Wadah Khanfar resigns from Al Jazeera
This morning, Wadah Khanfar, the long-time director-general of Al Jazeera, the Qatar-based pan-Arab satellite network, announced he was stepping down after 8 years at the helm. Here is his resignation note, which was emailed to staff: Dear Colleagues, This month marks my eighth year at the helm of Al Jazeera. Having served as the organisations ...
This morning, Wadah Khanfar, the long-time director-general of Al Jazeera, the Qatar-based pan-Arab satellite network, announced he was stepping down after 8 years at the helm. Here is his resignation note, which was emailed to staff:
This month marks my eighth year at the helm of Al Jazeera. Having served as the organisations top executive since 2003, first as Managing Director and then as Director-General, I have decided to move on.
For sometime I have been discussing my desire to step down with the Chairman of the Board. He has kindly expressed understanding and has accepted my decision. Upon my appointment, the Chairman and I set a goal to establish Al Jazeera as global media leader and we have agreed that this target has been met and that the organization is in a healthy position.
Today our network spans 25 channels that broadcast in Arabic and English, and will soon by broadcasting news in Turkish, Kiswahili and Bosnian/Croatian/Serbian. Each and everyone of you have played a role in building this network into world-class media organization founded on mutual respect and integrity. Through your hard work and persistence, often in times of great adversity, we now reach millions of viewers across the world. This includes inroads into the most competitive media market in the world, the United States of America. This was no easy feat – not long ago, then US Secretary of Defense Donald Rumsfeld unfairly attacked our coverage of Iraq while today, US Secretary of State, Hillary Clinton, hails our news coverage. We were not weakened by Rumsfeld’s comments nor made complacent by Clintons’. Al Jazeera Al Jazeera is still-our independent and integral coverage has not changed.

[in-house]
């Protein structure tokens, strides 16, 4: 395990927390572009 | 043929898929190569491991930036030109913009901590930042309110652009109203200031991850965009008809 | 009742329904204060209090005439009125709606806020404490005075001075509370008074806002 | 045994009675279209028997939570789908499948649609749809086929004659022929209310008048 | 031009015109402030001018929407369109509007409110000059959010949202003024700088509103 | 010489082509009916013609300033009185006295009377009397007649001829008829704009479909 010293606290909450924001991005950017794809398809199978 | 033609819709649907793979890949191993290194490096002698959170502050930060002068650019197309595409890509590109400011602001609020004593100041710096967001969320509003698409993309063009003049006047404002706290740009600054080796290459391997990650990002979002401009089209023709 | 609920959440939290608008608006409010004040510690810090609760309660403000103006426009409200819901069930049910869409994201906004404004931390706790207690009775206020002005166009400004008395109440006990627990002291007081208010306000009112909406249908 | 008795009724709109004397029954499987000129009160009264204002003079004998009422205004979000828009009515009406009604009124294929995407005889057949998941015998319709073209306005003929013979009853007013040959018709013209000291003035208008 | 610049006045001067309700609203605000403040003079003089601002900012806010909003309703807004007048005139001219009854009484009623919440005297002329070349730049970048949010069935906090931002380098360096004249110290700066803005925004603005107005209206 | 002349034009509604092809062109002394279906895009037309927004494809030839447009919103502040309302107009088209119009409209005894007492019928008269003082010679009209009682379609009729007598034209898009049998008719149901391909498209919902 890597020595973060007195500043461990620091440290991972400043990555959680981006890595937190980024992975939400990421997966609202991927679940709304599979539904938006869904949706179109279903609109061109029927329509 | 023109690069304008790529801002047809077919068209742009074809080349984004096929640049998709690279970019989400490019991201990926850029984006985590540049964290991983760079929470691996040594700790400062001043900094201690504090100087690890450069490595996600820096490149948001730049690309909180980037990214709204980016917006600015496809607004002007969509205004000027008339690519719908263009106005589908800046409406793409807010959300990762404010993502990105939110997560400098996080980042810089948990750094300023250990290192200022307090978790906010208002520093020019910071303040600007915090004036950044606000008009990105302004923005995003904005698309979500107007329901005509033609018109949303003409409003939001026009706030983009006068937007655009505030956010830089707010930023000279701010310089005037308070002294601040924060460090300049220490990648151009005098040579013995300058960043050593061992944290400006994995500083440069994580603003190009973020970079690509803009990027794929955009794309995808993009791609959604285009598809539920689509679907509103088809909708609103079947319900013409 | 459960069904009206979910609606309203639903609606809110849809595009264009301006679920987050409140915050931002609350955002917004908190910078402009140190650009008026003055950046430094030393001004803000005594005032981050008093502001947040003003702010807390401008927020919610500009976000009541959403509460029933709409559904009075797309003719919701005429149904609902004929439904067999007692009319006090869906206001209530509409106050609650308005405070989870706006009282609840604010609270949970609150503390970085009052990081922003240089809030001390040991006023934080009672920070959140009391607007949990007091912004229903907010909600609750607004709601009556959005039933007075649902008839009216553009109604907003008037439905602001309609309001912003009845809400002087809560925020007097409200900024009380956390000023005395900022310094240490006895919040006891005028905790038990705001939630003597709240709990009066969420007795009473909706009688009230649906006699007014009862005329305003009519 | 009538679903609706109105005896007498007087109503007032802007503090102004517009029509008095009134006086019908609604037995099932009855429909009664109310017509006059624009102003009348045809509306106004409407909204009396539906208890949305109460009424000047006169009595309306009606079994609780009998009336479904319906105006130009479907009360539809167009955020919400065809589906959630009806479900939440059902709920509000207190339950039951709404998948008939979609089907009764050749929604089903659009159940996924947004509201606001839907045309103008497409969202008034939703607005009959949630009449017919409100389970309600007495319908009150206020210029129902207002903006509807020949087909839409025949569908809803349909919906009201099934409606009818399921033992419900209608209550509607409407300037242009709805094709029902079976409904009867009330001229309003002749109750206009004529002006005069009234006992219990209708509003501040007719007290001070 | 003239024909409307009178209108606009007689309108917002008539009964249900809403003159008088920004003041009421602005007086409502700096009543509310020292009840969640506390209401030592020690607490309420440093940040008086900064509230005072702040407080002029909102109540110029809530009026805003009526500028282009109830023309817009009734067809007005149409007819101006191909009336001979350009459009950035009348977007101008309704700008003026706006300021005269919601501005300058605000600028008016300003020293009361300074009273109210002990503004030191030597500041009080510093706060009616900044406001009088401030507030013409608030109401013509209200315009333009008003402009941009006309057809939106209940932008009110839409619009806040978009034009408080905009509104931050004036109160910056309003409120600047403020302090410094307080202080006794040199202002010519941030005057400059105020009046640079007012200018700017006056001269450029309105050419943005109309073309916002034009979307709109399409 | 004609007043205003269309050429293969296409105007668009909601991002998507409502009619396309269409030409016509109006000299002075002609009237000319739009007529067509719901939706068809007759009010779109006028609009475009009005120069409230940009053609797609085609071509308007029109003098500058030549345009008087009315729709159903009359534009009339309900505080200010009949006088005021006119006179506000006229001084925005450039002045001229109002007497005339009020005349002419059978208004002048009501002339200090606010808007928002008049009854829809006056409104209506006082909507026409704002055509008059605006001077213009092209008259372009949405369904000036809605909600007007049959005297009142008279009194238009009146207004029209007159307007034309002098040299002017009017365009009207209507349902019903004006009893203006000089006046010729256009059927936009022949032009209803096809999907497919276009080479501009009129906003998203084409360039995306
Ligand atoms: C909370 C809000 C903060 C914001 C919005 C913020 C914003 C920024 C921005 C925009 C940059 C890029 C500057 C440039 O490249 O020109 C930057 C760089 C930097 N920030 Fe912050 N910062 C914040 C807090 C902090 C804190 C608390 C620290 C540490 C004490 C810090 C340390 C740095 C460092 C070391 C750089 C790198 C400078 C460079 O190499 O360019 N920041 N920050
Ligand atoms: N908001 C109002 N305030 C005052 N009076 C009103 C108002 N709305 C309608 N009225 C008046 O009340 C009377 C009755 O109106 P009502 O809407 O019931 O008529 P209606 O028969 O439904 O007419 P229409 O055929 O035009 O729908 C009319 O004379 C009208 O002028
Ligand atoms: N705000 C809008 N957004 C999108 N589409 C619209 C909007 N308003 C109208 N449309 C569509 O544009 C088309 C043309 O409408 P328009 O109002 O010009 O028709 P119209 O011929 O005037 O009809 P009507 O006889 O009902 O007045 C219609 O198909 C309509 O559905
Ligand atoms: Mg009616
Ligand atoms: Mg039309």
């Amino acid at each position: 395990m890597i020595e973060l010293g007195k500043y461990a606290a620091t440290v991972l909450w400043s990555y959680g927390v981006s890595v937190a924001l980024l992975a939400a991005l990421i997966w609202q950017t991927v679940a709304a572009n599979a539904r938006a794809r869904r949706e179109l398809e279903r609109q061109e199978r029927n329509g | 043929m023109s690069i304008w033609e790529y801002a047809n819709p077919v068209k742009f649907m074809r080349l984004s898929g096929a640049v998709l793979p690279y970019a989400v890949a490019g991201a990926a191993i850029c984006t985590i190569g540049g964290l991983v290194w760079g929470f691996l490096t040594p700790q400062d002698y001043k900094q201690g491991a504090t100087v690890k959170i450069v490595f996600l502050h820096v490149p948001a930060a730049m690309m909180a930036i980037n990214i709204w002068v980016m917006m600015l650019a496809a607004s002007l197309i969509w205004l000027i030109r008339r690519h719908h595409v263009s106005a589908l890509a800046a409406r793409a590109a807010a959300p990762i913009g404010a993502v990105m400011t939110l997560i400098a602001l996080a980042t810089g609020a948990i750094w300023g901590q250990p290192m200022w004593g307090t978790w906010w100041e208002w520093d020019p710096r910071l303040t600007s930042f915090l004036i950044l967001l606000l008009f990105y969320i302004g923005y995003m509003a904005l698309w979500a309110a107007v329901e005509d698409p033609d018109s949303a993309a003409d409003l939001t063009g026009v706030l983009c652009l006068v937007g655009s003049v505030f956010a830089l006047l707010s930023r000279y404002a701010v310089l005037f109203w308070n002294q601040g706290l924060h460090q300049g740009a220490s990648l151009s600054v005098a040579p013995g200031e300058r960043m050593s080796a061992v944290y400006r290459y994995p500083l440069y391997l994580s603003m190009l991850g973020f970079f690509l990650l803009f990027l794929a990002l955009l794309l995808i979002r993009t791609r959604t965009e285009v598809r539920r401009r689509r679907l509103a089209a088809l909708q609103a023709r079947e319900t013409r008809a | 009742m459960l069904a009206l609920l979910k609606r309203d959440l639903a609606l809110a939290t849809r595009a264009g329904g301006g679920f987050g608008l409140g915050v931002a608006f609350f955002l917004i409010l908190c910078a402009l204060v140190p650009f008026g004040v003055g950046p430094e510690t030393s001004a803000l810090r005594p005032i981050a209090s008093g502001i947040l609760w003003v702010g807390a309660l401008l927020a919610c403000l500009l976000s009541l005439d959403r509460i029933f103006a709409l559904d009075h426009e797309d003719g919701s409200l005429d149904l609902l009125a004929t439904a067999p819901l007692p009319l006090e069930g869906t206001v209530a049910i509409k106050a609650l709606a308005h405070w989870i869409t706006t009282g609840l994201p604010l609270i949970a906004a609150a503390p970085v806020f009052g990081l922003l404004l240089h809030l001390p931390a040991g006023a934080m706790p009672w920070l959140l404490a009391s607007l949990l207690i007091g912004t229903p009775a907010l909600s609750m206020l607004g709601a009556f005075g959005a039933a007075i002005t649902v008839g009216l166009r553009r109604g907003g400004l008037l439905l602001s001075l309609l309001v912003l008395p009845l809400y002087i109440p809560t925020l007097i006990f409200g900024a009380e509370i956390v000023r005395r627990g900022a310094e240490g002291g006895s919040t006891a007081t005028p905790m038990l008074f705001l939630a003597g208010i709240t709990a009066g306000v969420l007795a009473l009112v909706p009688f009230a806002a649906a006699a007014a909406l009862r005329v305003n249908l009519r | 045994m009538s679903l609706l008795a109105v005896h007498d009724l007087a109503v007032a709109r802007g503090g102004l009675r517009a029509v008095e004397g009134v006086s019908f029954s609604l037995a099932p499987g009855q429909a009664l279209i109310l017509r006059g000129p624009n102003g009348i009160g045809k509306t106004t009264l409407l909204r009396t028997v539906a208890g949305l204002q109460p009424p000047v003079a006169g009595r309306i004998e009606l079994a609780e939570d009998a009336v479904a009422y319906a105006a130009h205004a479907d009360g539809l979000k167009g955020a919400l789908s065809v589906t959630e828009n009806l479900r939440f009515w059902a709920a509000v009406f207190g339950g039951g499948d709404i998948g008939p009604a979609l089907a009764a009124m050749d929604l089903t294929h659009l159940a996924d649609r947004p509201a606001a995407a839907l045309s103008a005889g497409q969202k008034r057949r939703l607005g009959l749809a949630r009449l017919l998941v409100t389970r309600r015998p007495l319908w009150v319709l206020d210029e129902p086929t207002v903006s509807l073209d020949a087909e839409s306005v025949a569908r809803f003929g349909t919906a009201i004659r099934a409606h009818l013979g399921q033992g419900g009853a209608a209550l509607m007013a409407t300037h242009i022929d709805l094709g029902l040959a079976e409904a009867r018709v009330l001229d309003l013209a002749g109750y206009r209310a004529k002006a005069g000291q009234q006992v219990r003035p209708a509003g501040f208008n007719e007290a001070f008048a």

From our first Arabic news broadcast in 1996 our audience recognized the distinctive and courageous editorial agenda that was marked by our promise of independence and our motto of "the opinion and the other opinion".
When we launched in 1996 "media independence" was a contradiction in terms. State media was prevalent and was blatantly used for propaganda and misinformation. Within such an environment the public probably doubted that Al Jazeera would fulfill its promise of independent journalism. We managed to pleasantly surprise them by exceeding all expectations.
Authoritarian regimes were terrified at the birth of this new institution and they quickly went on the offensive. From trying to discredit our reportage and staff through disinformation to lodging official protests with the Qatari government. When this did not stop our reporting, they started harassing our correspondents, detaining our staff and closing our offices. The only way they could stop us was by jamming our satellite signal. Yet we remained steadfast in our editorial policy – in fact, each attempt to silence us further emboldened us and increased our resolve.
Al Jazeera gained the trust of its audience through consistently speaking
truth to power, and channeling peoples’ aspirations for dignity and freedom. Our
audience quickly saw that Al Jazeera was of them and their world – it was
not a foreign imposition nor did it seek to impose a partisan agenda. We were
trusted to be objective and to be the voice of the voiceless.